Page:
This article is about the meaning of mandinga in Afro-Brazilian capoeira as it is practiced in the city of Salvador, Brazil. Capoeira is an art form that combines elements of ritual, play, and fight. My main argument focuses on the mandinga as an indigenous form of power that shapes social relations, bodily interaction, magic acts, and the definition of a person. The concept of mandinga offers an understanding of the deceptive logic of capoeira and contributes to the development of an ethnographic theory of power. The emphasis here is on the importance of mandinga as a strategy for fighting and as a principle for social interaction with strong ontological implications. It is considered a cosmological force that affects the foundations of subjective reality and the perception of the world.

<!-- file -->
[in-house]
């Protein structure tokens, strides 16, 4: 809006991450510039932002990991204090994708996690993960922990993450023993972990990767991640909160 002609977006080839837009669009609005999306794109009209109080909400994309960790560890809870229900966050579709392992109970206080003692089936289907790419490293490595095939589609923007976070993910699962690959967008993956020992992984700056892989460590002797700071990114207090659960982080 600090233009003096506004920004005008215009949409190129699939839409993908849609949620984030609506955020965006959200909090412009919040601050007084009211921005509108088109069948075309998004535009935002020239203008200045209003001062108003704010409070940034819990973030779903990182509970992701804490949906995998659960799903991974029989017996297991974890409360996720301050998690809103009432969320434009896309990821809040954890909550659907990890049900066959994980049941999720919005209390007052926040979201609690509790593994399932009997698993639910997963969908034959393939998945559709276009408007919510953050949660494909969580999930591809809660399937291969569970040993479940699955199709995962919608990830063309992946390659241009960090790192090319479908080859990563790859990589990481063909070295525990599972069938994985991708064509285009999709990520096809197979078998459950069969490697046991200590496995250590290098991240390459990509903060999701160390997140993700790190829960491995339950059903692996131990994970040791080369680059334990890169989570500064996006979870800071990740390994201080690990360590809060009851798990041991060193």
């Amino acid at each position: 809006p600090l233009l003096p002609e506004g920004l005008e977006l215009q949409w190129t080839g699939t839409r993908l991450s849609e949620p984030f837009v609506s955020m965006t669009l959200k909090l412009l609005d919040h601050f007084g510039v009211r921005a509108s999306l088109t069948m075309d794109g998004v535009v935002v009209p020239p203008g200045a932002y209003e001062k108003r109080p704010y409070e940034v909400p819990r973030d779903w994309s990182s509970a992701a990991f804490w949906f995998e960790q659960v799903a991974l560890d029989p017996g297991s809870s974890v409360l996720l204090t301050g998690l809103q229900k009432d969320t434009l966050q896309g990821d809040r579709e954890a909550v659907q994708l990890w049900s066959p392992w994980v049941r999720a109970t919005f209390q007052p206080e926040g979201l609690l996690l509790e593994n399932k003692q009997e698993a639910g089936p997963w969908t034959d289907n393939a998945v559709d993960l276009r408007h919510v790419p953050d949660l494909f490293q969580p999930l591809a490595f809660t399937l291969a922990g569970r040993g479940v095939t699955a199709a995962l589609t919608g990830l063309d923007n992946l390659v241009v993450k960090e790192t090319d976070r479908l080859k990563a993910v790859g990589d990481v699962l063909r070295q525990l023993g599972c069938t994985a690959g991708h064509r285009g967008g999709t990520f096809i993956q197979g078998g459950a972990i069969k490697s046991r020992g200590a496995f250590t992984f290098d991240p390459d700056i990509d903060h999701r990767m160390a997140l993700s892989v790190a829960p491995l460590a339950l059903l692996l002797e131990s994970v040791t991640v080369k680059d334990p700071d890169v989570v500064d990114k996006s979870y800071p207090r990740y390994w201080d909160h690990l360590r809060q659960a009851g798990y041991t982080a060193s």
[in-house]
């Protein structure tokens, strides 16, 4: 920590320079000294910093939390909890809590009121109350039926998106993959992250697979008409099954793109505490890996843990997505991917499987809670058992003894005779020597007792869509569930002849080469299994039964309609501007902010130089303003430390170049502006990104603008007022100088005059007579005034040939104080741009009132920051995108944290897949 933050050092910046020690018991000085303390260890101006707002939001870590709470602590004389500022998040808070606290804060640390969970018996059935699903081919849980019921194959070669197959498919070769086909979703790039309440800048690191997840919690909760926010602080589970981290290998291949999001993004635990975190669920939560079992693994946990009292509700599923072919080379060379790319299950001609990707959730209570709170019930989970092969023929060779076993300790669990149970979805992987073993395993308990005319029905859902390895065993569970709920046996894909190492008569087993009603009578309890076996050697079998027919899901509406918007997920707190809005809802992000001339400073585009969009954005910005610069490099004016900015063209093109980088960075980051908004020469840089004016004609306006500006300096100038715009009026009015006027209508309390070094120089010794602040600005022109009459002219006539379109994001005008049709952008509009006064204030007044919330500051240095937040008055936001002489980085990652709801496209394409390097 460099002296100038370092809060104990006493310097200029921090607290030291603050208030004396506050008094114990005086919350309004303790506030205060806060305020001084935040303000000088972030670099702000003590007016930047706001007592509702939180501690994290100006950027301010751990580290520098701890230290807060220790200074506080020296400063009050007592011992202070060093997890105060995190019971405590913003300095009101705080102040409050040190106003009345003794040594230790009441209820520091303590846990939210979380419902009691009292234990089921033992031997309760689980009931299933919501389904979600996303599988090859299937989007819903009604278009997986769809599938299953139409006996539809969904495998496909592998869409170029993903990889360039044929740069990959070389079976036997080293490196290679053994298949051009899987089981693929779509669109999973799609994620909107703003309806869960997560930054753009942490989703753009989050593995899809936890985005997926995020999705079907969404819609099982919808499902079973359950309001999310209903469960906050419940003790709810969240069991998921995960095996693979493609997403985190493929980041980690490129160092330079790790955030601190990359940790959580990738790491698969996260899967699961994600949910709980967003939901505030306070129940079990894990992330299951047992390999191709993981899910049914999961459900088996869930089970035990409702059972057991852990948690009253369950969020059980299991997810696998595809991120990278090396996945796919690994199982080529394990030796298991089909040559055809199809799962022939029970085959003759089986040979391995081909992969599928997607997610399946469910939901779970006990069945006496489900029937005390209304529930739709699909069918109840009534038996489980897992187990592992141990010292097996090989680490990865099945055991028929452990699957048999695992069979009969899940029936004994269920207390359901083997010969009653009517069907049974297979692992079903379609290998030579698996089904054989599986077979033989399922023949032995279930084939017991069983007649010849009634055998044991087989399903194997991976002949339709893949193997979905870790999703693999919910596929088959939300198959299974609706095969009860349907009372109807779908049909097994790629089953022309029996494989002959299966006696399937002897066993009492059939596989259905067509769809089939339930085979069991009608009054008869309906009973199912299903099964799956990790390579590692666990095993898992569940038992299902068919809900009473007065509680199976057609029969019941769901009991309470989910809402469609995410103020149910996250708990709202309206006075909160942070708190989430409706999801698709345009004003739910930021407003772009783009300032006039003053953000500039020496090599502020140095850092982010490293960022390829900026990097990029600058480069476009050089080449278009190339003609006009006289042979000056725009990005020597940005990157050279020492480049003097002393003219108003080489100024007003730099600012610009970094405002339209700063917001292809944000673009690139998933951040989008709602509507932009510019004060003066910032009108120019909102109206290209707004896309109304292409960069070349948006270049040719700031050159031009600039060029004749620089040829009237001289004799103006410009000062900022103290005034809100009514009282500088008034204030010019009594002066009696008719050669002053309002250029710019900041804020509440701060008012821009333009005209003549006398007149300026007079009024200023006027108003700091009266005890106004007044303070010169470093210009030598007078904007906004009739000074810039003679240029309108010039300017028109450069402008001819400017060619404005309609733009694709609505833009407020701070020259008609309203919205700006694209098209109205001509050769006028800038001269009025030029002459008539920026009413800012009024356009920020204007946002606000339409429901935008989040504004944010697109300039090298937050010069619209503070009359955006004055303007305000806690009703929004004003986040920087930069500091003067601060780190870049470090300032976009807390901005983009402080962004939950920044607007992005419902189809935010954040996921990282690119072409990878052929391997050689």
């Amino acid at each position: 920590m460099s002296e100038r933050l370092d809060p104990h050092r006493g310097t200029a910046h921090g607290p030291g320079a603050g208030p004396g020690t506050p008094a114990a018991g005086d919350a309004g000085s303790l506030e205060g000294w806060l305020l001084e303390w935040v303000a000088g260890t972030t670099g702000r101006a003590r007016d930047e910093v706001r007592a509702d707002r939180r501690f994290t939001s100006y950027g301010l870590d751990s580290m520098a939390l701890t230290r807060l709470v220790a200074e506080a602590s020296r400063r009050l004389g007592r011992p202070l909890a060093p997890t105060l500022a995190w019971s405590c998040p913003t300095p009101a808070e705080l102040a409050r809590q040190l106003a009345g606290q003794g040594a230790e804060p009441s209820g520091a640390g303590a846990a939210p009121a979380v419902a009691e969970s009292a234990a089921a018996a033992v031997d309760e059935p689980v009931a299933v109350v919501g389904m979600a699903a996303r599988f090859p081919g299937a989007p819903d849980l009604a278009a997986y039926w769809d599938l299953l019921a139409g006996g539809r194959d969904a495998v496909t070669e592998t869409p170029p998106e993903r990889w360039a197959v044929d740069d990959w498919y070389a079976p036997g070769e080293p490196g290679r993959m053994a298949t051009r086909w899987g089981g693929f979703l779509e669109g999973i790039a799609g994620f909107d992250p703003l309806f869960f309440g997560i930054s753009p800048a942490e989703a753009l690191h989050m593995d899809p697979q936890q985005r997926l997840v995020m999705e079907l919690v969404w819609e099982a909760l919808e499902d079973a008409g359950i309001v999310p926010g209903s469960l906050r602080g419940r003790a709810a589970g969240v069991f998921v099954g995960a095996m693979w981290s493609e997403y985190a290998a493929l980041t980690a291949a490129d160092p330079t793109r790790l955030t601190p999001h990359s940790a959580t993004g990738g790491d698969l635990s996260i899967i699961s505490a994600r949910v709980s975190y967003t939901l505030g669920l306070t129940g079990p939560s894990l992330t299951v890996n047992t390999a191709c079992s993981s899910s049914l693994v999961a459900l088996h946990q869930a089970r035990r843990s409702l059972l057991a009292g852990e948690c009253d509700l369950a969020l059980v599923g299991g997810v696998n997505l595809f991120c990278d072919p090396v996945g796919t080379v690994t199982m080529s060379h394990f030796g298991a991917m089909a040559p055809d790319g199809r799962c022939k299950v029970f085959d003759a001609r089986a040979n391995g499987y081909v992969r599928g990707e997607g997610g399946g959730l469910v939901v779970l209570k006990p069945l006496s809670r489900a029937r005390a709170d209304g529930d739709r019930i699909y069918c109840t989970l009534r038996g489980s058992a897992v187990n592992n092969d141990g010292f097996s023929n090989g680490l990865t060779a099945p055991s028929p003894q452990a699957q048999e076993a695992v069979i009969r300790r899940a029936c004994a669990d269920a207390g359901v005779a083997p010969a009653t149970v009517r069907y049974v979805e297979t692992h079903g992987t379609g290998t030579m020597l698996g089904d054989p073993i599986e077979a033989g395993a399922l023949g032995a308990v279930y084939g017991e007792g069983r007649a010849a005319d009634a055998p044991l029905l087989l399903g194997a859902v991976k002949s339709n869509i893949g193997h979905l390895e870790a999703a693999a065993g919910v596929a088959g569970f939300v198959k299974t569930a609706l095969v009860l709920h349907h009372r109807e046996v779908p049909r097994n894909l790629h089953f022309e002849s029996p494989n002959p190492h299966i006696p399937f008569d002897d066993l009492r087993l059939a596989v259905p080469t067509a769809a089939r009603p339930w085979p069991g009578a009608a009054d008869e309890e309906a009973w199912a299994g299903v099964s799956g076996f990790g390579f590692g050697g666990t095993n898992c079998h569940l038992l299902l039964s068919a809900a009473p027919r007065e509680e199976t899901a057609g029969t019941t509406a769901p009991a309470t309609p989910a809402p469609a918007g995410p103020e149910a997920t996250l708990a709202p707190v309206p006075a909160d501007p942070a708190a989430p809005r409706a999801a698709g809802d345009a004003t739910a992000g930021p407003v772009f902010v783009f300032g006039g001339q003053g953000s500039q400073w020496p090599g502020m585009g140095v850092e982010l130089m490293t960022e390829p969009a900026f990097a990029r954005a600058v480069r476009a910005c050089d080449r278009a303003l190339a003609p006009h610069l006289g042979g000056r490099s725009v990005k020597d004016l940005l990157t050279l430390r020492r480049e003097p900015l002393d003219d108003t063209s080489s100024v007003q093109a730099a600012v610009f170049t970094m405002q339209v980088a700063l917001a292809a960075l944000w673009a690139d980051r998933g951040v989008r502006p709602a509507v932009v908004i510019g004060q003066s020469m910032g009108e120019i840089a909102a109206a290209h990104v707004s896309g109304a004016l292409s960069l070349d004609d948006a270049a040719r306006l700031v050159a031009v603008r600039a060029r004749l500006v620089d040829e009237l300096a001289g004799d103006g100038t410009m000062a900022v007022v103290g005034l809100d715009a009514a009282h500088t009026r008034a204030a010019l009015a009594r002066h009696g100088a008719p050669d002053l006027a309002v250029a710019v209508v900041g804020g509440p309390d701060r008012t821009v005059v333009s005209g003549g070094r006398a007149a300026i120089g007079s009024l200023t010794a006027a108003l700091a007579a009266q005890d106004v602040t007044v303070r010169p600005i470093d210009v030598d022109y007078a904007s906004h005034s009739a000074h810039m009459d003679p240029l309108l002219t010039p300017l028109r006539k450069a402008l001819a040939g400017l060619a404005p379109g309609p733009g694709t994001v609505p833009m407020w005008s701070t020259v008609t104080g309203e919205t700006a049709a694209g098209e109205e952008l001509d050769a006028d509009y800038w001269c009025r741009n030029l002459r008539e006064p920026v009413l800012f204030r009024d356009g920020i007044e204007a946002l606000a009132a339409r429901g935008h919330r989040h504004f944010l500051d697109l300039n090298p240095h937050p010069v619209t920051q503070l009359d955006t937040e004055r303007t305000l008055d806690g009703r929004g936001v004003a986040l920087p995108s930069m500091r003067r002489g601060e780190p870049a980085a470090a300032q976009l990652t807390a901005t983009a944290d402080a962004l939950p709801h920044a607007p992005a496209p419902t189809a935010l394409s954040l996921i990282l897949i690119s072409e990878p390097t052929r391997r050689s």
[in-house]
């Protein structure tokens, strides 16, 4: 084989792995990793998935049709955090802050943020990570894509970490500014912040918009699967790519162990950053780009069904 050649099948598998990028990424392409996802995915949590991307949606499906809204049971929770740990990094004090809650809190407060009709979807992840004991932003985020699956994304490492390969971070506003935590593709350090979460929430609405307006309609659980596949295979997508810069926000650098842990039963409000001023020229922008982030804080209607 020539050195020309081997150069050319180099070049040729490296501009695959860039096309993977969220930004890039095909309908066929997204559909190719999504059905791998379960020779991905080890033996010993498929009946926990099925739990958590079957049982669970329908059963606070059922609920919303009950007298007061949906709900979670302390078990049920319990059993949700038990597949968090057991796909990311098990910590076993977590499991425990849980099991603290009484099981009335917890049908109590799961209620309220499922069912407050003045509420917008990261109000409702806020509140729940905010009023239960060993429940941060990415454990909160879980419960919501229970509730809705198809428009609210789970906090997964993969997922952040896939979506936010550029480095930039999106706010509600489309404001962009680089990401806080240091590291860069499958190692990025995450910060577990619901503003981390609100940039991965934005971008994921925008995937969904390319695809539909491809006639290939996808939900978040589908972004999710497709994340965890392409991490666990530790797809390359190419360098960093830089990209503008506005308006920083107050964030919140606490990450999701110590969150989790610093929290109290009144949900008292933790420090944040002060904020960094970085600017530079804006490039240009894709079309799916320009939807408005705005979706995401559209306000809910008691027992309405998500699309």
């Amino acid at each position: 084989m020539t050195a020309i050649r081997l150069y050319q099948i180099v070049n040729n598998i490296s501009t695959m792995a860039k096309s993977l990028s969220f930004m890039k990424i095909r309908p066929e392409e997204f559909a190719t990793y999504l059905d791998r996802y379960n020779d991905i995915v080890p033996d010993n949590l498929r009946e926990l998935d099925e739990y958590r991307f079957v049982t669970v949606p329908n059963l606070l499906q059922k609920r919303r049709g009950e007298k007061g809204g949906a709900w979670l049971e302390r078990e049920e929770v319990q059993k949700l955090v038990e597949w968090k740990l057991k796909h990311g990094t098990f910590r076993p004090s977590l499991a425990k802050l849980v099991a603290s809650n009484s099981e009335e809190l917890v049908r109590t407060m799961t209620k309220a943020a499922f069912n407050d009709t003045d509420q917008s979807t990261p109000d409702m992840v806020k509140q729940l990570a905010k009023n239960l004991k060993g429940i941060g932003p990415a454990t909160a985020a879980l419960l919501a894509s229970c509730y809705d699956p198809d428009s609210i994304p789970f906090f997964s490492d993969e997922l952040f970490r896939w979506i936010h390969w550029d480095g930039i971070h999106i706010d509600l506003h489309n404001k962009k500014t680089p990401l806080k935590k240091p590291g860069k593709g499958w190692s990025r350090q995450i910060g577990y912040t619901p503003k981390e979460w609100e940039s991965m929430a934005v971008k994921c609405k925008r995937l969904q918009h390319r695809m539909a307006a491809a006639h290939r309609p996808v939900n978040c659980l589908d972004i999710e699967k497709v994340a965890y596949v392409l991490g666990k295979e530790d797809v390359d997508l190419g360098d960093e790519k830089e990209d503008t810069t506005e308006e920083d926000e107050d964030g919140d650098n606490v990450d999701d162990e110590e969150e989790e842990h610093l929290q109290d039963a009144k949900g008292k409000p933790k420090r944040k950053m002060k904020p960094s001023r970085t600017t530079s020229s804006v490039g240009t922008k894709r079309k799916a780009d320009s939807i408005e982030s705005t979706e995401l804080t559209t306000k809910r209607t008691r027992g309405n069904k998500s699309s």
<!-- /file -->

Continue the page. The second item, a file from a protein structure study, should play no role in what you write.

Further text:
Power and Deception in Afro-Brazilian Capoeira
Sergio González Varela
Adeel Hamza and John Gannon
sociological approach. Three of his works have become especially prominent in this context – his essay on the gift (1925a, tr. 1954), his lectures on bodily techniques (1935, tr. 1973) and his paper on the person as a category of the human mind (1938, tr. 1979
The “Asian city of tomorrow?”
materiality of the body as an ongoing site of care and present-day renegotiation. Indeed, other businesses offer services of negotiating futures through bodily techniques: near the ground floor entrance of the PPC are also various mole removal shops, each